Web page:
- I have seen a lot of dragonflies, including a few unusual ones like a halloween pendant or a painted skimmer -- something with orange and black mottled wings -- what did not let me photograph it.
- We have whiteflies in the garden, mostly on the cucumbers, which I'm sort of OK with since I've already made a whole year's worth of pickles and we're going out of town next week, but I don't want them to move to my birdhouse gourds, which are doing GREAT and I want to get a lot of gourds so that I can make a lot of birdhouses. We got lacewings and set them free today, so we'll see.
- Also in the garden, we harvested garlic and are getting some tomatoes, tons of beans, some peppers, carrots, etc. In addition to lots of jams and pickles, this year I have canned carrots, green beans, and jalapeno peppers.
- Silphium of all varieties are in full bloom. But my own compass plant is not blooming, because its head was tragically chopped off by friendly fire in a rain barrel installation incident. It is growing a new one, so I may get flowers yet.
- Joe Pye weed is blooming, and... on and on and on... it's mid-summer. It's hot and lots of things are blooming!
Friday, July 23, 2010
It's been a great while since I've sat down and written. We went through weeks of no rain and wilting plants, but made up for it last night, as I shall explain. At 10:45 pm, which is nearly my bedtime over the summer (and past it during the school year), we received an automated phone call from the fire department. It notified us that tornadoes had been sighted in our area and that all residents should seek shelter in their basements or interior areas of the house. So, we gathered our cats -- not an easy task... though they are in general quite loving and social, especially for cats, they seem to know when they are being pursued for the purpose of containment. Although they cannot tell the difference between the evil carrier-to-vet type of containment and the benign go-to-basement-(where-you-spend-time-anyhow)-to-save-your-life type of containment. Anyhow, with only one scratch on Chris, we got them, and ourselves, downstairs.
For almost an hour, we sat there, cleaned and chatted and puzzled and whatnot, sometimes jovially and other times -- like when we heard loud booms from above -- in fear. The booms turned out to be thunder, not the house falling down or some sort of disaster-burglar taking advantage. So. I finally asked when this little drill would be over. You see, I sort of had to pee. We don't have a bathroom in the basement, although, as Chris pointed out, there is both a litter box AND a floor drain. Not amusing. So, would the fire department call back? Chris thought they would, although neither of us had any experience with this form of tornado alert system. For everyone's future reference: They don't call back.
But we didn't know this, so we sat there and waited a bit longer. Eventually, we decided to venture upstairs and check some sort of media to determine if it was safe... and use the bathroom. It seemed fine outside and inside, but the television told us that our area was in a tornado, flood and thunderstorm warning zone until 7 am. OK, then... We gathered pillows and a DVD, and headed back down stairs. I creatively commandeered some camping gear and set up a sleeping mat and blanket bed under a table (in case the house fell while we were sleeping). And so, around 12:30, we settled in for a long night on the floor of the basement with the spiders and the millipedes.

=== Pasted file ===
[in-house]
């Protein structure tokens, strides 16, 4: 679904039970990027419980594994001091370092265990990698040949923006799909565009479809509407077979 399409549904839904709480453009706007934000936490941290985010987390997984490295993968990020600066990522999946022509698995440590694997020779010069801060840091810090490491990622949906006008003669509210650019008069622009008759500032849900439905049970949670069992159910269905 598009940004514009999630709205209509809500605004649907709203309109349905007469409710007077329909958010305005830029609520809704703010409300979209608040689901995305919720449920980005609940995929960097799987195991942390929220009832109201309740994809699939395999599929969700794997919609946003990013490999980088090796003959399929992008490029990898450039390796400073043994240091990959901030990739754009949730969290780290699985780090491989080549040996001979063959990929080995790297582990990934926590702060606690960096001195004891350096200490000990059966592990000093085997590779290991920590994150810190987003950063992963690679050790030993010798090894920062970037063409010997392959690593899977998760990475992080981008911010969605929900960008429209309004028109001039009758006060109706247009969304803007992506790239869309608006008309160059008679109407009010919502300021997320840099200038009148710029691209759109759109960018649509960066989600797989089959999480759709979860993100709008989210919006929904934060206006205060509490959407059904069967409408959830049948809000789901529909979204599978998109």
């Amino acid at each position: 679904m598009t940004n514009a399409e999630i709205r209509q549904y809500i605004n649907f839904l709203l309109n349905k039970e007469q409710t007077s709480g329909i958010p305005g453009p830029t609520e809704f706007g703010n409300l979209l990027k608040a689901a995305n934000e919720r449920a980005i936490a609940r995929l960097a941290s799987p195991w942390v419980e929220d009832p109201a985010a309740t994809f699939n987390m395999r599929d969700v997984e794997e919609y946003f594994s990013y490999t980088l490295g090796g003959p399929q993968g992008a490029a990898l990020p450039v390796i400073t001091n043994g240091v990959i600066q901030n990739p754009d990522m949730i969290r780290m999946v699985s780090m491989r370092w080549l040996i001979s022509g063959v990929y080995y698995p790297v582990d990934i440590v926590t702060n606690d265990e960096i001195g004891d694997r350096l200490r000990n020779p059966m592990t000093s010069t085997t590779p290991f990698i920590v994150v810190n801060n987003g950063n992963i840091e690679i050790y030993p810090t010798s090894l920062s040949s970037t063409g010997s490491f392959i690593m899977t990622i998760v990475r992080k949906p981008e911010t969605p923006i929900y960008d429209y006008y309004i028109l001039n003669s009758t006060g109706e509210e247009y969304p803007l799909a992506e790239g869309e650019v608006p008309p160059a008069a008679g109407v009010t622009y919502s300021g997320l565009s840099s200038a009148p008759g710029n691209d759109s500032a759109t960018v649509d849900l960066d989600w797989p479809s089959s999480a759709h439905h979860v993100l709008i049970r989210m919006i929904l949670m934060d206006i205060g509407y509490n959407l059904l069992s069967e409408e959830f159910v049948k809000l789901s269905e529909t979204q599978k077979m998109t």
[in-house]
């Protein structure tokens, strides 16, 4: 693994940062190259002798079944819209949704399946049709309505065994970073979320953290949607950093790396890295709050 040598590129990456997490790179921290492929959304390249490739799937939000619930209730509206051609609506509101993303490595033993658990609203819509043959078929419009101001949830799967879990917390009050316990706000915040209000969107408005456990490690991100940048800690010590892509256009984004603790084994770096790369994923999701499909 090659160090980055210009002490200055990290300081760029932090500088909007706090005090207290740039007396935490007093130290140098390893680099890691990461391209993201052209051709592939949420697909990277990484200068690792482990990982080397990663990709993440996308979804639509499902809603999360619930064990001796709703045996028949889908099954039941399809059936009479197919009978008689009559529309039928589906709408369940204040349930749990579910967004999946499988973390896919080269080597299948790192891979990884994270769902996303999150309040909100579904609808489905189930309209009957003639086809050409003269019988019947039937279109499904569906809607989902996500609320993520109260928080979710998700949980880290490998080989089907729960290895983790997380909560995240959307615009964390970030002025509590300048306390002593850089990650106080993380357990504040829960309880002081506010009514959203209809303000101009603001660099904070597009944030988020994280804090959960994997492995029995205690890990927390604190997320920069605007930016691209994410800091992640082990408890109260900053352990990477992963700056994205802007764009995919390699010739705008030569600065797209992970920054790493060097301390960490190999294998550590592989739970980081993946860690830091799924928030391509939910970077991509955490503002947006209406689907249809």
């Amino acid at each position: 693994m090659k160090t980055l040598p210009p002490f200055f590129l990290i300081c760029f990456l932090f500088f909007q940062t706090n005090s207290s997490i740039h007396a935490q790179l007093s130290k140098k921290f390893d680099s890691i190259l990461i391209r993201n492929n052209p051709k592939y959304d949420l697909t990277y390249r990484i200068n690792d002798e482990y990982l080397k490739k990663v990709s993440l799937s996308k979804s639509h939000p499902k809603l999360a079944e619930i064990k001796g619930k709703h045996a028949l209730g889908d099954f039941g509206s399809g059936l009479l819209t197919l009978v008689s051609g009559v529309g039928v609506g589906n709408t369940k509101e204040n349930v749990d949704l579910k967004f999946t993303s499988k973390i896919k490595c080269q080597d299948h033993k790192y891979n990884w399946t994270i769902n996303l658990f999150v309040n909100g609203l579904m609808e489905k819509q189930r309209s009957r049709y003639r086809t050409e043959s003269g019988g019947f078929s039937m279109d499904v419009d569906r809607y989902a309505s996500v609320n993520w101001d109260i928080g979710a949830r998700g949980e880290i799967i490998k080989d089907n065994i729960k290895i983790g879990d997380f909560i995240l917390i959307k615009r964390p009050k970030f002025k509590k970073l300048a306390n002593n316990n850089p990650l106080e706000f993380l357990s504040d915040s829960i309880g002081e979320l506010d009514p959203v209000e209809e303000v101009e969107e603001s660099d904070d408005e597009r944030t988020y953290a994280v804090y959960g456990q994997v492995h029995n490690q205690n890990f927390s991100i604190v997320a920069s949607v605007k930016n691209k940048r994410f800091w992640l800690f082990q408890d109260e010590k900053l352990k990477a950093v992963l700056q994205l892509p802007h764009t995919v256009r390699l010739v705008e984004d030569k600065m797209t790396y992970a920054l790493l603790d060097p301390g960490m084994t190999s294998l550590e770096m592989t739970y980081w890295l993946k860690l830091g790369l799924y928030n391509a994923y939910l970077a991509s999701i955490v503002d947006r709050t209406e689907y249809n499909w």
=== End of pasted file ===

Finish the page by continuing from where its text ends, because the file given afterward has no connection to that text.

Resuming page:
This lasted about 1/2 hour. The sleeping mat, which fit perfectly under the table, was really not large enough for two people, even on our sides. The blanket wasn't warm enough. But we toughed it out until we heard, right by our heads, a retching sound. And another. Ah, bueno. Cat barf. And it was smelly. Chris found the light (it is really dark in the basement at night) so that we could see to clean the vomit, which was on my puzzle. Really, kittens?
In the end, we decided that we probably weren't going to be in the path or a tornado. In fact, when we went upstairs, it was so calm that the tree branches weren't even moving, and it pretty much remained that way for the remainder of the night. We got some hard rain this morning, as well, and by 11 am it was sunny.
Time to assess the damage. In the time I've lived here I've had tomatoes and peppers blow over, sunflowers fall down, large branches land on the lawn, all the normal things you'd think would occur in Illinois summer storms. But this storm? Hardly did a thing. One pepper plant snapped off -- it was already staked because of its tendency to fall over under its own weight -- so now I have many, many too-small peppers to use. Otherwise, everything is fine. Including a lone sunflower I have that is, no exaggeration, 12 feet tall, and not surrounded by other plants or staked. So, it was a bust. I haven't talked to anyone else who experienced any damage, but I haven't talked to that many people.
I feel pretty lucky that all this happened last night, and it's supposed to rain some more tonight and tomorrow, and then Sunday is supposed to be sunny and high around 80 F. We are getting married outside on Sunday, so I sure hope that prediction rings true! Perhaps I"ll post pictures, at least of what flowers are blooming that day. (Note to self: charge camera.)
Other things that have happened since I've last blogged: